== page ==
However, one conundrum that is yet to be addressed is the underwriting of the self-employed. I do feel for lenders here, as underwriting someone who has furloughed staff, taken a Coronavirus Business Interruption Loan, not traded in three months due to lockdown, but are somehow demonstrating a larger profit down to a false economy, is a nightmare to underwrite. However there needs to be a way of helping these people. A lender think tank on how as a collective we can continue to help the self-employed is clearly required. 

The buoyancy of the purchase market looks set to remain for at least another three months. The remortgage market should also remain strong for the low loan to value borrower with huge opportunity in the long-term fixed rates, which are proving very popular for those not entertaining a move in the foreseeable. Lenders are feeling more confident that values may well remain, and higher loan to value products are returning, as too are higher income multiples. As the daffodils and tulips are starting to flower around us, so too are “the green shoots” (another overused phrase, but necessary here) of optimism within the mortgage world. There is a lot of opportunity. With these low rates we can successfully navigate our clients through the undoubted stormy seas that are ahead. Mr Sunak said that he wanted to "level with people" about the "shock to the economy" caused by COVID-19. Tough times may be coming, but with the rates available at present, and income multiples that are returning, acting now could prove our worth us brokers and prove that not all superheroes wear capes!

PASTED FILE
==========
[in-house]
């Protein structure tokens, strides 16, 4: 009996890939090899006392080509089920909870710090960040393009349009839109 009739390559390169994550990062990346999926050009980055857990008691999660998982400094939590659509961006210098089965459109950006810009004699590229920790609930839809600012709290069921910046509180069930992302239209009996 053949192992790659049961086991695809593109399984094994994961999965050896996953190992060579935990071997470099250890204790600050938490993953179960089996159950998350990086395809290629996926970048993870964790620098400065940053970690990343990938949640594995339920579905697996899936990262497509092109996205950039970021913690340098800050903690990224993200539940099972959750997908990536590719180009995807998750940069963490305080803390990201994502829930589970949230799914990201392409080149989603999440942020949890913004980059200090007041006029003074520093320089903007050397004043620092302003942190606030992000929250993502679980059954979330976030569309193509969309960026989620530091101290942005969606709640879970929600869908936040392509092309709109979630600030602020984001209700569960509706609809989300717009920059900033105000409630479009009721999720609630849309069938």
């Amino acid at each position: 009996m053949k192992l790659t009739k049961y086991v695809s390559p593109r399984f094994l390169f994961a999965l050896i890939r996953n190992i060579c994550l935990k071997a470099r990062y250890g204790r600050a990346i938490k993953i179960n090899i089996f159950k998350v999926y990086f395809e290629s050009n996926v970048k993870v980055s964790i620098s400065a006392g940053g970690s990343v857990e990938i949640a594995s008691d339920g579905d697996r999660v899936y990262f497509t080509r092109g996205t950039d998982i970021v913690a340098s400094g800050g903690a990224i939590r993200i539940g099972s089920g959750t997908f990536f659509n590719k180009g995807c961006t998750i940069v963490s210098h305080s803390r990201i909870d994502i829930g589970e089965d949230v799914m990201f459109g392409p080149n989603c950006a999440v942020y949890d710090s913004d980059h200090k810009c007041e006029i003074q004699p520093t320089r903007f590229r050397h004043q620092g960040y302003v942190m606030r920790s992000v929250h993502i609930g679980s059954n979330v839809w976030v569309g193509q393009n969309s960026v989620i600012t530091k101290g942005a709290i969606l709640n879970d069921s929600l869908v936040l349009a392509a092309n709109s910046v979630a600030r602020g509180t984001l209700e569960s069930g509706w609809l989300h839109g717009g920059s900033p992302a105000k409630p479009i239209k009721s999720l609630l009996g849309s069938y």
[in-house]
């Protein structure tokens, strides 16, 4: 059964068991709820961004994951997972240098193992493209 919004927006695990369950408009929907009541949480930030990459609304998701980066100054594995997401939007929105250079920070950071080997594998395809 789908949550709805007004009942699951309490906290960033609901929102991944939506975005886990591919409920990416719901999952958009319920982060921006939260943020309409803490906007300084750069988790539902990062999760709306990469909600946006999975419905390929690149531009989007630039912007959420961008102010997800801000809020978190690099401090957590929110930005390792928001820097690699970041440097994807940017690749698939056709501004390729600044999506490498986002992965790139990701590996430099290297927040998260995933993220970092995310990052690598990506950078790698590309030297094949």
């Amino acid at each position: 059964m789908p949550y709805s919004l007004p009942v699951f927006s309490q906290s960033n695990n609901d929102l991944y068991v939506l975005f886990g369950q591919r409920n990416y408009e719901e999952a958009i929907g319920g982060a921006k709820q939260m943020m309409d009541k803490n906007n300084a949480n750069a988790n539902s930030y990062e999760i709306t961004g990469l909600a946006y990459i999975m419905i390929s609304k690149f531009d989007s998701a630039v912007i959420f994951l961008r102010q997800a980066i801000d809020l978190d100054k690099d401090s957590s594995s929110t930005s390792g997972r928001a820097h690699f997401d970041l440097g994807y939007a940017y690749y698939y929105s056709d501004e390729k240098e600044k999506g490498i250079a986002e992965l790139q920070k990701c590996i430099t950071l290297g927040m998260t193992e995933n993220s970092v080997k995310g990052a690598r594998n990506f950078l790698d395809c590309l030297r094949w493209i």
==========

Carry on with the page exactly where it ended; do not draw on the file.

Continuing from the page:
The value of advice 

It is time to make sure that customers really recognise the value of our advice. To help all our clients firmly set budgets that will enable them to navigate through the shock that our economy is suggested to be in. Lenders have given most of us the chance to batten down the hatches, with record low rates. Whilst criteria and underwriting are more complex than ever before, help from industry tech such as KnowledgeBank and Criteria Hub can help us all cover as much of the lenders' criteria as quickly as we can. Tech is needed to get the understanding of the ever-changing COVID-19 criteria of lenders. However, I cannot emphasise enough how the most important aspect of broking right now, is the value of your Business Development Managers. Whilst they are not so much a physical presence right now, they are more than ever, an extension of your business and are working tirelessly to assist us in getting cases over the line. 

As an industry, whilst we are perhaps more alone than we have ever been, we have never been more together. Let us brace ourselves for one of the most anticipated budgets of our generation and continue to serve our clients as best we can, as now more than ever, our experience is urgently needed!

This document is believed to be accurate but is not intended as a basis of knowledge upon which advice can be given. Neither the author (personal or corporate), the CII group, local institute or Society, or any of the officers or employees of those organisations accept any responsibility for any loss occasioned to any person acting or refraining from action as a result of the data or opinions included in this material. Opinions expressed are those of the author or authors and not necessarily those of the CII group, local institutes, or Societies.